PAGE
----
By Alex Distefano
By Daniel Kohn
By Aimee Murillo
By Nick Schou
By Nate Jackson
By Nate Jackson
By Dave Lieberman
By Daniel Kohn
Praise the Loud
Ellerman Have Faith Their Prog-Rock Will Cross Over
Ryan Rainbolt of heavy, proggy, Christian-but not-"Christian rock" band Ellerman keeps his word.
How long have Ellerman been around?
Has your sound changed over your six years together?
Yeah. We recorded that first album five or six months after establishing the band. It got a little more prog-rock- and math-rock-influenced. We've been compared to Tool and Rush and AFI. We came out of the hardcore and post-hardcore sound, and we kept evolving from that. It's been a fusion of what we like. It would be impossible not to create a sound based on influences you grew up listening to.
On your MySpace page, each member of the band listed his top 20 favorite albums. Between that and the prog influence, is it fair to call you music nerds?
You could say that. We're all super-fans of music and have all kinds of different influences. On those lists, we have some favorites that match up among us all. Our guitar player and bass player are from Georgia, so they have a little different feel in what they grew up listening to than I do, for instance. But it all comes together, and we're all into the more challenging aspects of music.
Even though playing hard rock or heavy rock fits in well in Orange County, the area's not known as a prog-rock epicenter. How do you find Orange County as a home for your band?
It works well just due to the fact that we cross different genres. Growing up in Huntington Beach . . . my vocal sound, I take from the hardcore and punk scenes and mix it with the modern rock sound. We can get on a lot of bills. But we don't confuse the audience and give them too much to digest. And we put on an energetic live show, so that helps a lot.
I'm assuming you don't choreograph your shows, but is that something you plan at all?
Not necessarily. We go out, and it's pretty natural. The energy comes from the music and the crowd's response. If the energy's there, we cut loose. Otherwise, we can jam with the best of them.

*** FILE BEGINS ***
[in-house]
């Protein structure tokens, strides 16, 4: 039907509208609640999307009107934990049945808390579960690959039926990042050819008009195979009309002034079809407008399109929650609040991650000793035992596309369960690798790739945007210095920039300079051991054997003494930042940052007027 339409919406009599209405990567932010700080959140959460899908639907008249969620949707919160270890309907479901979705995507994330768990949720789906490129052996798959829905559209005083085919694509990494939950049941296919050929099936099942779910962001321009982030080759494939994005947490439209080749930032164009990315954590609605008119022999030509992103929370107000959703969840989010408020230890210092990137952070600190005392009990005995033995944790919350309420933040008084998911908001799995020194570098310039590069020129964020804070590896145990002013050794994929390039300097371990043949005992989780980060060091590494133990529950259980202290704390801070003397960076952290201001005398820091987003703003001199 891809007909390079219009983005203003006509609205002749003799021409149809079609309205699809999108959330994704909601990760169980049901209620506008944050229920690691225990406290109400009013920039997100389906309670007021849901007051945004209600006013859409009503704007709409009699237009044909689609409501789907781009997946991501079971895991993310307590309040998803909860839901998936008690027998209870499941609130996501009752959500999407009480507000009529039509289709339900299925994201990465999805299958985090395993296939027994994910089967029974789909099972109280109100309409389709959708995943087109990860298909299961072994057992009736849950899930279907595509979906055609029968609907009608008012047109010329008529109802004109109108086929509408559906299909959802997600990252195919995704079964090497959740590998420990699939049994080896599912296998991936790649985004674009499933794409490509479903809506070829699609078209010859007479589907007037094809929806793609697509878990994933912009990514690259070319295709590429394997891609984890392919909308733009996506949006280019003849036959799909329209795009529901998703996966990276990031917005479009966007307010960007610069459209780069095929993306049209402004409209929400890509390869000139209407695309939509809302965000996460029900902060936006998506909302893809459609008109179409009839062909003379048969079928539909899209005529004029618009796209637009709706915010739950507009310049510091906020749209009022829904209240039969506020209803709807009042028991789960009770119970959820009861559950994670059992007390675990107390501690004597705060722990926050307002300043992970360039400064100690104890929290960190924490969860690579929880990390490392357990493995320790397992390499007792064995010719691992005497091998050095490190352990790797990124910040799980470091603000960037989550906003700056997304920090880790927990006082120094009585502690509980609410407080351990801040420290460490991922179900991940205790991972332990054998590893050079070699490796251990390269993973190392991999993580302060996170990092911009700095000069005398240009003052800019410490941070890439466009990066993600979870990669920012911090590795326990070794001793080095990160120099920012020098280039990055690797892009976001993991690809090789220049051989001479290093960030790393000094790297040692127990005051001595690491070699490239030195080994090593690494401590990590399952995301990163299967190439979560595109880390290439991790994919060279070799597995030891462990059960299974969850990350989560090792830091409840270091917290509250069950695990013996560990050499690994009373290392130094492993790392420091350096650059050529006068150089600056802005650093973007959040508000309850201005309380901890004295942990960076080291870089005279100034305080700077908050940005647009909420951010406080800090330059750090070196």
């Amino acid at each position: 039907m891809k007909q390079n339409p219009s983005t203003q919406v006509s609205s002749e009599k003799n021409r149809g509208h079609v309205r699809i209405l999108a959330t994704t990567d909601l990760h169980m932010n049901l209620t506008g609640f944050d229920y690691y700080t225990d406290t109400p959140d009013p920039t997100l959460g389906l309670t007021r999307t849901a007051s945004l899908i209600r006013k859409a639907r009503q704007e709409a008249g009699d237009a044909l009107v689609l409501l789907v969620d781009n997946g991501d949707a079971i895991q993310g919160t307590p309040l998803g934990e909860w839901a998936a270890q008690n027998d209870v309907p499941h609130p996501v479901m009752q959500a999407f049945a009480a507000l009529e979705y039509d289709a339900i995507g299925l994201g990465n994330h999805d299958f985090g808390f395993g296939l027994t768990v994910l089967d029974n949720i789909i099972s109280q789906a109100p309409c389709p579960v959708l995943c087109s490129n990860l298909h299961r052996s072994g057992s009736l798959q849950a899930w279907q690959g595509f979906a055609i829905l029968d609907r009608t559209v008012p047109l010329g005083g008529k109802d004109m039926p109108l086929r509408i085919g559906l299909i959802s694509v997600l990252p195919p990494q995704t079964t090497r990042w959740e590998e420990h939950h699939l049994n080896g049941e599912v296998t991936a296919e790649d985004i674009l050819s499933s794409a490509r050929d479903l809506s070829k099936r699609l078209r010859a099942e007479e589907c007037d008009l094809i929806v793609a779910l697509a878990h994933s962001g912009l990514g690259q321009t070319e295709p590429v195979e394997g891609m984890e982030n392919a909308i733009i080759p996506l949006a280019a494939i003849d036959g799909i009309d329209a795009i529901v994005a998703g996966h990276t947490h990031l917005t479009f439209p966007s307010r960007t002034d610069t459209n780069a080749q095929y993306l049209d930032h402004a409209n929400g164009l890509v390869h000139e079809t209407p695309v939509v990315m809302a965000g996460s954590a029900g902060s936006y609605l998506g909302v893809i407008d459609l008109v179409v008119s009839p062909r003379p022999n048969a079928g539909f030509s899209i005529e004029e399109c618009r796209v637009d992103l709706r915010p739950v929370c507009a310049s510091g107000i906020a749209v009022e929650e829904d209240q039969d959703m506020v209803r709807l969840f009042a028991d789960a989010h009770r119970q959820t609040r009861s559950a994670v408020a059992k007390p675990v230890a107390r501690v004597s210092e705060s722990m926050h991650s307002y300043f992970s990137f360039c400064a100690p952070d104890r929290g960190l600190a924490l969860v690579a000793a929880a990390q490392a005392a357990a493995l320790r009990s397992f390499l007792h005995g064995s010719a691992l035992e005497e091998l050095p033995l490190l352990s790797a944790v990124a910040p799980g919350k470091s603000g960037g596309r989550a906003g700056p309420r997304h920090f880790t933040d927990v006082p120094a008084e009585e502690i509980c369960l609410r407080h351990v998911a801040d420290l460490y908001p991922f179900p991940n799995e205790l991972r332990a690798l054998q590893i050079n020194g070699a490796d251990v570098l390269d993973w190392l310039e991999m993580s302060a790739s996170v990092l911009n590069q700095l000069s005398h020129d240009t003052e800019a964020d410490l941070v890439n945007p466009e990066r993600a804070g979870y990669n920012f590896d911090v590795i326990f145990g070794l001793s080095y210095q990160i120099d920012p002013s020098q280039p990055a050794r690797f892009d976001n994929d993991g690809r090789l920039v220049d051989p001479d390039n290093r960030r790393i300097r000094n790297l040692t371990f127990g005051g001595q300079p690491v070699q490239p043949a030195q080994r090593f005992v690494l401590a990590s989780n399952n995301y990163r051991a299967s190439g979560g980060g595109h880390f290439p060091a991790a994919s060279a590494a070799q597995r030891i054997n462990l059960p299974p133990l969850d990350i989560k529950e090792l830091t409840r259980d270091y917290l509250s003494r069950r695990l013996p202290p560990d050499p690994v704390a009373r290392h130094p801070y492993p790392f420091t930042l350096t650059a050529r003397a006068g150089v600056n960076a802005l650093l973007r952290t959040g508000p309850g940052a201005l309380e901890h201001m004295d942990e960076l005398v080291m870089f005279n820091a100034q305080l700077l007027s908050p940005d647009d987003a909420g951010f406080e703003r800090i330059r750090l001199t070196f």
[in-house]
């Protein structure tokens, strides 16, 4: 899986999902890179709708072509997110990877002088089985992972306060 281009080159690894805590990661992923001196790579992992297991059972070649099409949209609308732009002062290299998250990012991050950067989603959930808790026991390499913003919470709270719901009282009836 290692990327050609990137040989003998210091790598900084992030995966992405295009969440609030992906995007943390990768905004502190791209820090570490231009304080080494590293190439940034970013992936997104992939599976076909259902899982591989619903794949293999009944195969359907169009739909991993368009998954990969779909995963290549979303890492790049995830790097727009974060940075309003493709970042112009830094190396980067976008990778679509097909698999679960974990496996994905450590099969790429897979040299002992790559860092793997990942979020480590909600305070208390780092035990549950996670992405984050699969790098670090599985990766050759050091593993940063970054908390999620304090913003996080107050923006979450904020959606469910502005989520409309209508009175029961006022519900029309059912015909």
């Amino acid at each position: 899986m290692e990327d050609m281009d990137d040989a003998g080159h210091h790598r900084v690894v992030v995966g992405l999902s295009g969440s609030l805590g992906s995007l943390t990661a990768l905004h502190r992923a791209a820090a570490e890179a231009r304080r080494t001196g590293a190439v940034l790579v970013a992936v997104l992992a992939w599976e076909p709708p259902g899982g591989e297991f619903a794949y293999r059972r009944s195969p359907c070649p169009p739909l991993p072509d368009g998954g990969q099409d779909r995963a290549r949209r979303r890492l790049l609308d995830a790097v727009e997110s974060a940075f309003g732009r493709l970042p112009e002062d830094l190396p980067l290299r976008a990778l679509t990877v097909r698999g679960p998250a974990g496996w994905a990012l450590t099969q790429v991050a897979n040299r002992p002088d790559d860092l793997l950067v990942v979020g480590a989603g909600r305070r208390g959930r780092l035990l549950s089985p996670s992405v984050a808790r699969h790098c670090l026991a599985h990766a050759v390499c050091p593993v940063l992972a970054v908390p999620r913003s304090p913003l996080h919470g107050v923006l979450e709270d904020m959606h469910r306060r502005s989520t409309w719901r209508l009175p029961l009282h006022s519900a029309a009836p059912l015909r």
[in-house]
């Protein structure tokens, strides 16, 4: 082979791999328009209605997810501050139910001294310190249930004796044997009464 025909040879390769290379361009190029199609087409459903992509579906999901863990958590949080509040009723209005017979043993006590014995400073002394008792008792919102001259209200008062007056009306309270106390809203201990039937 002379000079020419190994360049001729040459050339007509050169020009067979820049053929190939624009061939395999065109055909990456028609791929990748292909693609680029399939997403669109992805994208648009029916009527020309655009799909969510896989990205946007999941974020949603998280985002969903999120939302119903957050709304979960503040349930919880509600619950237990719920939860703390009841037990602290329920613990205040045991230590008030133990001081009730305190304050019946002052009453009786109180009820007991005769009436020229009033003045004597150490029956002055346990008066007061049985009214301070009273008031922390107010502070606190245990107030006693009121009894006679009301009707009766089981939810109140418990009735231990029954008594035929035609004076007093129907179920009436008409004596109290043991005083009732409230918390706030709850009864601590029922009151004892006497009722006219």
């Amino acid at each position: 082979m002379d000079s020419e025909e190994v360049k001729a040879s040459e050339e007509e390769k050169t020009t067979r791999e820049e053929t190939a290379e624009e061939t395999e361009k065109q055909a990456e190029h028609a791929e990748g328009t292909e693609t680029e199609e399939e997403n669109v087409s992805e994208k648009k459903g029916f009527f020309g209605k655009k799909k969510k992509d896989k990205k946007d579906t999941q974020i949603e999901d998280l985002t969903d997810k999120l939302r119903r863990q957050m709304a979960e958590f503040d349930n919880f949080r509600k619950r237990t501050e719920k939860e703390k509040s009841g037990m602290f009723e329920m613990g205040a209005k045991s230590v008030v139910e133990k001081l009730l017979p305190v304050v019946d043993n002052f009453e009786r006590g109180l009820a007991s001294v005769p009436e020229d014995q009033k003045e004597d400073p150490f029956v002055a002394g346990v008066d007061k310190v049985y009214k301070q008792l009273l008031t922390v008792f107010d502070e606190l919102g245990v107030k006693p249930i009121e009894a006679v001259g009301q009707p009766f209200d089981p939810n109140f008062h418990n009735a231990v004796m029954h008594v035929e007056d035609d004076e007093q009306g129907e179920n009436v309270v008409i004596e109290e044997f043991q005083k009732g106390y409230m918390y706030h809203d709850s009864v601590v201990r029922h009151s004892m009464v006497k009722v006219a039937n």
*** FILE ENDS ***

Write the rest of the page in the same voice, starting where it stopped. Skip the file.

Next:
You said you got your last record into Best Buy and Hot Topic. Was it self-released, or did you have a label behind it?
We cut the album and skipped going through a label, and we got straight distribution through our own imprint. We got it funded through hard work, and through more hard work, we got it distributed on its own. Through distribution, we got it in brick-and-mortar stores, mom-and-pop shops, Best Buy, Hot Topic and the digital sites. Any avenue we thought would help, we pursued. We looked at what a label offers bands—that a label fronts you money that you eventually have to pay back, that a label's going to promote your album and get you distribution—and we just thought it would be a better avenue to cut that middle man out on that record. So we tried it.
Have you come across other bands that have tried that same approach?
Not really. Most bands are still looking for that record deal. We just thought we'd try a new avenue. The opportunity was there. It might not work for other bands. It just seemed like the best situation at the time, and it's worked out quite well.
Your MySpace page lists your band's genre categories as metal/progressive/Christian. Are you a Christian band?
We're a progressive hard-rock/metal act that happens to have Christian guys in the band. We feel fortunate for what's happened for us, and we don't want to discount our beliefs. If you went into it with Christian thoughts and you read the lyrics to the songs, it might touch you that way. You're not going to hear absolute Christian overtones, but subjective thinking can get you there. There's a positive message. It's meant to be thought-provoking.
I almost forgot to ask what your band name means.
It came from an English teacher at Ocean View High School in Huntington Beach who inspired me. He was an outstanding guy. I basically promised, "The next band I'm in I'm going to name after you because you inspired me." I stayed true to my word.